Tuesday, March 01, 2011

McCrory vulnerable to primary challenge?

Not long ago pollsters found evidence that Gov. Bev Perdue might be vulnerable to a challenge from within her party in the 2012 Democratic primary.   Blogger Gary Pearce says he hears of at least two Democrats who might be considering a run against the state's first woman governor in the primary: State Sens. Dan Blue and Josh Stein of Wake County.  

Now Public Policy Polling also detects a potential vulnerability for the presumed Republican nominee, former Charlotte Mayor Pat McCrory, who ran in 2008 but lost to Perdue because, among other things of a strong pull from Barack Obama's presidential campaign.

PPP said more than four out of 10 GOP voters want a candidate more conservative than McCrory, while about three in 10 voters ay they'd support him.  It certainly appears that McCrory is aware of the potential problem.  For more than a year he has worked to strengthen his conservative image. He has been outspoken about the Affordable Care Act and has spoken to conservative groups.  If McCrory is successful in building stronger ties to Republicans, he would be in better position to win the Republican nomination again. But whether that will help him win the governorship is a question that turns on other factors, including Obama's popularity, who the Democratic nominee is (I'd still find it hard to image Democrats turning out a governor, but in politics anything can happen) and, if it's Perdue again, whether her popularity numbers improve significantly.

Also: Former Arkansas Gov. Mike Huckabee appears to be the top choice of Republicans for the presidential nomination next year, PPP says.  Former Alaska Gov. Sarah Palin remains popular but is running fourth.

Here's what Public Policy Polling has to say:

It's being treated as almost inevitable that Pat McCrory will be the Republican nominee for Governor of North Carolina next year but there's one thing that could trip him up: a Tea Party challenger. 43% of Republican voters in the state say they'd like their nominee next year to be someone more conservative than McCrory to only 29% who say they'd firmly support him for the nomination. It would take a strong well funded opponent to do it but McCrory is definitely vulnerable to a challenge from the right.

That shouldn't come as any great surprise. McCrory earned less than 50% of the primary vote in 2008 against a weak field of opponents and the reason he didn't get a majority of the votes was concern that he was too liberal, particularly on issues like bringing light rail to Charlotte and building the Bobcats Arena without taxpayer approval. He's tried to build up his conservative credentials over the last couple years by appearing frequently at events for Americans for Prosperity and speaking out against the health care bill but there's still a sense among a lot of GOP voters that they could get someone else more in tune with them ideologically.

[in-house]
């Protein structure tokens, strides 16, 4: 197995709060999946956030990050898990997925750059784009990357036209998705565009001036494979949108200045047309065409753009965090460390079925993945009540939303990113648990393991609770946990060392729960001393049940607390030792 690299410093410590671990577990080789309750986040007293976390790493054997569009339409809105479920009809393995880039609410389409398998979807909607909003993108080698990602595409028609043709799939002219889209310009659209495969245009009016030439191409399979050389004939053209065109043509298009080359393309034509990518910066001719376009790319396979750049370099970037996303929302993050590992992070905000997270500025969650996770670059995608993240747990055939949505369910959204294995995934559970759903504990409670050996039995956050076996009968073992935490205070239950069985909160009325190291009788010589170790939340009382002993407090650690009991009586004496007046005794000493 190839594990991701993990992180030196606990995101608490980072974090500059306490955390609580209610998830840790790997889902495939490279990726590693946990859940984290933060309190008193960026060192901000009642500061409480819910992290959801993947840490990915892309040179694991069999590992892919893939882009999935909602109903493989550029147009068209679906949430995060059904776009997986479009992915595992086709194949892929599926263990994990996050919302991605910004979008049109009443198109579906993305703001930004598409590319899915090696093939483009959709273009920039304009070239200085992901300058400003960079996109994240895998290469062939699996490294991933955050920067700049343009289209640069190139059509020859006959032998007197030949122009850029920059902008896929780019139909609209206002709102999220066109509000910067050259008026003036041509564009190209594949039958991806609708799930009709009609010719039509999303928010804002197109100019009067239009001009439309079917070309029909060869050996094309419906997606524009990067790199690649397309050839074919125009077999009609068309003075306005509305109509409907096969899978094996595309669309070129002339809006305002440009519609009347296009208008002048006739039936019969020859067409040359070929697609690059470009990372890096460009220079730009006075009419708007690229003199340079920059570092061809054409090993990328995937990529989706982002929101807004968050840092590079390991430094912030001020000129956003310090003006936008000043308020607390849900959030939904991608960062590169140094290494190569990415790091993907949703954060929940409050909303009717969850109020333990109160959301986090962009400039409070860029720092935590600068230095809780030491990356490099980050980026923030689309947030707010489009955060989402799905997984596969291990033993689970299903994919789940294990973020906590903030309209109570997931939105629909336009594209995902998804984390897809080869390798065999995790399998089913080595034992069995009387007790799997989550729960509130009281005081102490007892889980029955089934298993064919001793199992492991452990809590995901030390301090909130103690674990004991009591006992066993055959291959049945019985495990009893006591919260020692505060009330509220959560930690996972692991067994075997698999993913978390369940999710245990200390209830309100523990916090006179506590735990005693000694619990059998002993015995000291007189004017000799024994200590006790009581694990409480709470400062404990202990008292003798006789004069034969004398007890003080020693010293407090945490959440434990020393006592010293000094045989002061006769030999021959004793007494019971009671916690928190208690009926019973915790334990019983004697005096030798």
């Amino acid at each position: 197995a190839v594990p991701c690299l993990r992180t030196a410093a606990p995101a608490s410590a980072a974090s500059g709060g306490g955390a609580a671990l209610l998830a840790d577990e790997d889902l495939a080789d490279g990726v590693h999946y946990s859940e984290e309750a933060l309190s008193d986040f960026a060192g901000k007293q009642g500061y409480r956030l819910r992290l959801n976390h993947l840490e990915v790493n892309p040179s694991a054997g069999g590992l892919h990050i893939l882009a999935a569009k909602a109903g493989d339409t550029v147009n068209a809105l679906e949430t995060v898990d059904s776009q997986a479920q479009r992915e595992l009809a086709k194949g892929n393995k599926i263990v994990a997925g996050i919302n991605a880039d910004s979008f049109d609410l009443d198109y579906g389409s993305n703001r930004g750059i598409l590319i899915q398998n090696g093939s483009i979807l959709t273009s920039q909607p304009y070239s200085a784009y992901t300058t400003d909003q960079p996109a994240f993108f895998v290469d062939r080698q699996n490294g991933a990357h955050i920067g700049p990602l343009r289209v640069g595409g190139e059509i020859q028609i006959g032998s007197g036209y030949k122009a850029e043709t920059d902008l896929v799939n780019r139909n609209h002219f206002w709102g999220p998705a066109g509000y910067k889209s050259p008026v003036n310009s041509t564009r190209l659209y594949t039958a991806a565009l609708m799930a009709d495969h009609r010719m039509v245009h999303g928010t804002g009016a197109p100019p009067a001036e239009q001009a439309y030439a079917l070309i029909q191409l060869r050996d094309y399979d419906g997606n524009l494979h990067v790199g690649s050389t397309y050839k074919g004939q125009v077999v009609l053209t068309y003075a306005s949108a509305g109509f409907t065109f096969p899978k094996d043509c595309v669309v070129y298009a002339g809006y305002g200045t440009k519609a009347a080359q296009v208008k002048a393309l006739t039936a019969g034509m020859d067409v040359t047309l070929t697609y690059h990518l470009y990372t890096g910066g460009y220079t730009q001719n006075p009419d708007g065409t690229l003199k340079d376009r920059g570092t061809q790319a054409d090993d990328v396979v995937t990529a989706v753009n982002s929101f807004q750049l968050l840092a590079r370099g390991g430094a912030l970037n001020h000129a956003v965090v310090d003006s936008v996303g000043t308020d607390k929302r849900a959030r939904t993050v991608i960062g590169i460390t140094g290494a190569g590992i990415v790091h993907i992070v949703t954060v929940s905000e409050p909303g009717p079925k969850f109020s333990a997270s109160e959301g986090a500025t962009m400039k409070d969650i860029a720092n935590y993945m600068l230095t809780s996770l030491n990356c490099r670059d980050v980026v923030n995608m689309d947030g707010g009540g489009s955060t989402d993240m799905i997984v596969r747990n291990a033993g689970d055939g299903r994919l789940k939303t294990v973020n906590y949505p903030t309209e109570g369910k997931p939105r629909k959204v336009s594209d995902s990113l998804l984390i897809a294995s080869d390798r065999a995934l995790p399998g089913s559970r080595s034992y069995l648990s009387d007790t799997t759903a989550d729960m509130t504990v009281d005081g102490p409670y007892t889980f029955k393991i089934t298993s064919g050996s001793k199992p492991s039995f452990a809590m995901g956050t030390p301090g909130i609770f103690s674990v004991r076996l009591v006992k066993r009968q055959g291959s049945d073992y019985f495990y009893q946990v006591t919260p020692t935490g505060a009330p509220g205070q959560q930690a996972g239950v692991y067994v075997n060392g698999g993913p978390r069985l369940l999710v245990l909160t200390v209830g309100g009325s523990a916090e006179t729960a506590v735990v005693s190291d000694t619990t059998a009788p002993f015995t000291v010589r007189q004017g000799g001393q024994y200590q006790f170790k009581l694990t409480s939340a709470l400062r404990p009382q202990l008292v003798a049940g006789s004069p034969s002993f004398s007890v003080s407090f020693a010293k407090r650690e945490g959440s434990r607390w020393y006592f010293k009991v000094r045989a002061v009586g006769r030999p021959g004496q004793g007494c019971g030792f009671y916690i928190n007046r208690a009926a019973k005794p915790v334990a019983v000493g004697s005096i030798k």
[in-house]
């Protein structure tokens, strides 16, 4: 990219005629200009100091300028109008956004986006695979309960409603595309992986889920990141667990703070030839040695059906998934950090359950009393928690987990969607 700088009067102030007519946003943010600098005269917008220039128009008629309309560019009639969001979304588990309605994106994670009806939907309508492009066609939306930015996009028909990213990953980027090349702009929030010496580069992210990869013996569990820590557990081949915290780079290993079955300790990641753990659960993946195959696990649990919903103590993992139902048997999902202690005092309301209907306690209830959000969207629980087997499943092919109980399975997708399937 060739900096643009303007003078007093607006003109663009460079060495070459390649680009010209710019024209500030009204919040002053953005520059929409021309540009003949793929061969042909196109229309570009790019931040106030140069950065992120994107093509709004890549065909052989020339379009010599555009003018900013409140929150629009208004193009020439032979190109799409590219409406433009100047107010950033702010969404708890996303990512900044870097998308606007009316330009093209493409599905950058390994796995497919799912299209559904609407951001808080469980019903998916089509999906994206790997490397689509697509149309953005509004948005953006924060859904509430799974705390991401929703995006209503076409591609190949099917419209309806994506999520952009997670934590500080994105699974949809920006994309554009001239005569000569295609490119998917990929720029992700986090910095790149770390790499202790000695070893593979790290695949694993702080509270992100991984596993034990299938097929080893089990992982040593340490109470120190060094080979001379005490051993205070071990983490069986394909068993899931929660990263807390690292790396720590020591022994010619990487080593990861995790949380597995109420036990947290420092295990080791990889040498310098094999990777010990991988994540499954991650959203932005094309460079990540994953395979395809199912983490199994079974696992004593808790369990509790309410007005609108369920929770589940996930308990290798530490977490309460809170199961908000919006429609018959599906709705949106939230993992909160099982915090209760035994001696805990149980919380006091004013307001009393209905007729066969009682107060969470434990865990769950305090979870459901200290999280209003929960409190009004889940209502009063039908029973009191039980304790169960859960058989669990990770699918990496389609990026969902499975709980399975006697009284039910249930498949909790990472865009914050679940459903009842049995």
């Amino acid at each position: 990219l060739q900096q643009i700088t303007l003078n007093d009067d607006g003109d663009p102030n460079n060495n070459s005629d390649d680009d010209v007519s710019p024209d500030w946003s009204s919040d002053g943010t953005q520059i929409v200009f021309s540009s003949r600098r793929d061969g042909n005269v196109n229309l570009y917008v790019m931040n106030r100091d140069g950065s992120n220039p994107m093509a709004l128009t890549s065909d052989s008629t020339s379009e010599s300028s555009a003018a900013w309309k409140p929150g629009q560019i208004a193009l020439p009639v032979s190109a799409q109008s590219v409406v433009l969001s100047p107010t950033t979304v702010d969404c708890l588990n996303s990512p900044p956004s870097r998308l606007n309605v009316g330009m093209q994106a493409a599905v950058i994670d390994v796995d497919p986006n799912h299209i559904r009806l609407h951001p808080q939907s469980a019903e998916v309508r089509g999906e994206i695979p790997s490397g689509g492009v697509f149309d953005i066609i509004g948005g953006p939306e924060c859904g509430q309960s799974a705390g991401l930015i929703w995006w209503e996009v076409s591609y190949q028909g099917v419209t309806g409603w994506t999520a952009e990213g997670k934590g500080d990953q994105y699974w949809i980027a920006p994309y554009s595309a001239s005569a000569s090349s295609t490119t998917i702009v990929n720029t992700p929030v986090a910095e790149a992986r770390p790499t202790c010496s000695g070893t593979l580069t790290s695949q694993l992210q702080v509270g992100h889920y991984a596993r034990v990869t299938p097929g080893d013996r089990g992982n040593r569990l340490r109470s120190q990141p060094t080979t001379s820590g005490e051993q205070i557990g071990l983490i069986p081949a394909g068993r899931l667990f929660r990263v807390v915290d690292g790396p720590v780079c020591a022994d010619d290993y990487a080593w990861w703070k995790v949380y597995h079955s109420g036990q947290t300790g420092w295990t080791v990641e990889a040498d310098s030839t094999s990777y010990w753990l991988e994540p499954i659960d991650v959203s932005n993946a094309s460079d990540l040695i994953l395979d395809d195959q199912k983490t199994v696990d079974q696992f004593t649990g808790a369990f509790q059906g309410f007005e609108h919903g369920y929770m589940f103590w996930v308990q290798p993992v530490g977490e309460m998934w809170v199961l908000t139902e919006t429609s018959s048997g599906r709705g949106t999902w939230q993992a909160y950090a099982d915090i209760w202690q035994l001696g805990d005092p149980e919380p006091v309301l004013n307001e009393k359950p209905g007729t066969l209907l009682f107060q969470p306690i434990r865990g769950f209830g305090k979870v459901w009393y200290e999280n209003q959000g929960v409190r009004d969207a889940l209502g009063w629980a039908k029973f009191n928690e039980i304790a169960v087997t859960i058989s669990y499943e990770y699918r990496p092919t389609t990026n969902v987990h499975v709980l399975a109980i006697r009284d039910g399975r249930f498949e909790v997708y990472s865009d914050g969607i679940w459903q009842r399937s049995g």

McCrory's popular at this point with Republican voters- 47% have a favorable opinion of him to 12% with an unfavorable one. But the 41% with no opinion of him leaves a lot of voters an opponent could define McCrory in a negative light with. And McCrory's numbers aren't nearly as strong as Lisa Murkowski's were in Alaska and Mike Castle's were in Delaware before they were defeated by further right primary challengers last year. It'll be interesting to see whether a serious one pops up or not.

Mike Huckabee continues to be the top choice of Republicans in North Carolina to be their Presidential candidate next year at 24%. Mitt Romney and Newt Gingrich are tied for second at 18%, and Sarah Palin comes in fourth at 16%. Leading the second tier of candidates at 6% is Ron Paul, followed by Tim Pawlenty at 5%, Mitch Daniels at 2%, and the now departed from the race John Thune at 1%.

The North Carolina numbers show one of the major perils ahead for Sarah Palin if she ends up deciding to run. She has the highest favorability of the Republicans in the state at 69%, followed by Huckabee at 68%, Romney at 56%, and Gingrich at 55%. But she's fourth place for Presidential preference anyway, indicating a significant disconnect between her popularity and the willingness of the folks who like her to support for President. Getting voters to take that next step from liking her to thinking she's White House material is going to be a big challenge if she jumps in the race.


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